In some embodiments, the engineered Pichia pastoris strain may have fewer sugar moieties than wild type Pichia pastoris (and/or S. cerevisiae), e.g., about 5% fewer sugar moieties, between about 5-10% fewer sugar moieties, between about 10-25% fewer sugar moieties, between about 25-50% fewer sugar moieties, between about 50-75% fewer sugar moieties, more than 75% fewer sugar moieties, etc. In some embodiments, the engineered Pichia pastoris strain may have a population of N-glycans on its surface of that is less dense than the population of N-glycans on the surface of wild type Pichia pastoris (and/or S. cerevisiae), e.g., about 5% less dense, between about 5-10% less dense, between about 10-25% less dense, between about 25-50% less dense, between about 50-75% less dense, more than 75% less dense, etc. In some embodiments, the engineered Pichia pastoris strain may have an overall shortened population of N-glycans compared to wild type Pichia pastoris (and/or S. cerevisiae).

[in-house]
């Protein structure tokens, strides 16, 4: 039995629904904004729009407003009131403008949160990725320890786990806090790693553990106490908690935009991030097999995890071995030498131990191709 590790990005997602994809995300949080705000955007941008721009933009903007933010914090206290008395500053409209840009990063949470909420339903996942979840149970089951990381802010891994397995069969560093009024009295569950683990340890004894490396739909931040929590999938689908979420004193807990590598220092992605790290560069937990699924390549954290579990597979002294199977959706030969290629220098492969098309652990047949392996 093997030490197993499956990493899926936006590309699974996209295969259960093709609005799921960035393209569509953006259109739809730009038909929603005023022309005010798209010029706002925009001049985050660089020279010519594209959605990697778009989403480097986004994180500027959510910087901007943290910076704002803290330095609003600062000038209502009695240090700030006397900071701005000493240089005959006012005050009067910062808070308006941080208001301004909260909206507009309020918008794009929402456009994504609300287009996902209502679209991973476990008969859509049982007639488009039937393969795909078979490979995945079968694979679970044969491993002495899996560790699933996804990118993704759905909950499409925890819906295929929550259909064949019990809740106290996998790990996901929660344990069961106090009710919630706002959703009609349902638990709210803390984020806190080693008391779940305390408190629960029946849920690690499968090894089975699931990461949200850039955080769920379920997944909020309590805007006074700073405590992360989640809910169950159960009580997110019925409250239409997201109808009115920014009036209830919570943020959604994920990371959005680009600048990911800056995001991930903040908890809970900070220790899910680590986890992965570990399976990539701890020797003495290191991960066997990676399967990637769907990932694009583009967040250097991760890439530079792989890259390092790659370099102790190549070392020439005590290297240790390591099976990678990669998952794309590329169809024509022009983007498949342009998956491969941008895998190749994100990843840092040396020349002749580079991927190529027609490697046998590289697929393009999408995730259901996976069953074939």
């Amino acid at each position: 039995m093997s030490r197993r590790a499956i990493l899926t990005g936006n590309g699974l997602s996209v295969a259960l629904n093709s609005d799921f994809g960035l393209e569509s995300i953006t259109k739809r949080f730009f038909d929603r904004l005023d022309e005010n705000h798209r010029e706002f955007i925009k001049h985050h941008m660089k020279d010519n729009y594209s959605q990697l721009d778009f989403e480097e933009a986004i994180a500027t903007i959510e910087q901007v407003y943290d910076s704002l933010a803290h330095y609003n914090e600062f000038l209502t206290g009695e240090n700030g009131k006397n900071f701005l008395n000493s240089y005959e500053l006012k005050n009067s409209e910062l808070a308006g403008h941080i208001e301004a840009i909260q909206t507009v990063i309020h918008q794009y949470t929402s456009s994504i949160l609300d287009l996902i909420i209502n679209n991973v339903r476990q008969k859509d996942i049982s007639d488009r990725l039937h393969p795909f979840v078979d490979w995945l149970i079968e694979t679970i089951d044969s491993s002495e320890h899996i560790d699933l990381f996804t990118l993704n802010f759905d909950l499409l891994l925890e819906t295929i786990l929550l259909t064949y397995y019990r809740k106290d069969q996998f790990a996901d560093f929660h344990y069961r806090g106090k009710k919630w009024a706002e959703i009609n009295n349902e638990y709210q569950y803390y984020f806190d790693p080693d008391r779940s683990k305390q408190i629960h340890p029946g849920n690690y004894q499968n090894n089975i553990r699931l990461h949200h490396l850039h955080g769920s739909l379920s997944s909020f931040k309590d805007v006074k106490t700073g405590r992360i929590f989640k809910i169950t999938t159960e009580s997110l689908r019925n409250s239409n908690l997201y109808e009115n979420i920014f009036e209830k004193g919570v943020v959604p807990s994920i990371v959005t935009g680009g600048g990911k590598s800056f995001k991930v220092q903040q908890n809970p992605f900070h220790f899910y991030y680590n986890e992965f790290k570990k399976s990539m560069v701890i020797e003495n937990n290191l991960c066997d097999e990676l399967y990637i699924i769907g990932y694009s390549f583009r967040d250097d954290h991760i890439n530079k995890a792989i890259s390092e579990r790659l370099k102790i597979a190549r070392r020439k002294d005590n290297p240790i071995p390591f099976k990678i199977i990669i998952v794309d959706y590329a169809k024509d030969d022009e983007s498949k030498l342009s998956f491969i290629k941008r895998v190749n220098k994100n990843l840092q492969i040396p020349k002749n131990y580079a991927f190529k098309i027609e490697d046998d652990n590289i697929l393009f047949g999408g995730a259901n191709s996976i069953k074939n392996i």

In some embodiments, the N-glycans of the engineered Pichia pastoris strain are between about 5-10% shorter than the N-glycans of wild type Pichia pastoris. In some embodiments, the N-glycans of the engineered Pichia pastoris strain are between about 10-20% shorter than the N-glycans of wild type Pichia pastoris. In some embodiments, the N-glycans of the engineered Pichia pastoris strain are between about 20-30% shorter than the N-glycans of wild type Pichia pastoris. In some embodiments, the N-glycans of the engineered Pichia pastoris strain are between about 30-50% shorter than the N-glycans of wild type Pichia pastoris. In some embodiments, the N-glycans of the engineered Pichia pastoris strain are between about 50-75% shorter than the N-glycans of wild type Pichia pastoris. In some embodiments, the N-glycans of the engineered Pichia pastoris strain are more than about 75% shorter than the N-glycans of wild type Pichia pastoris.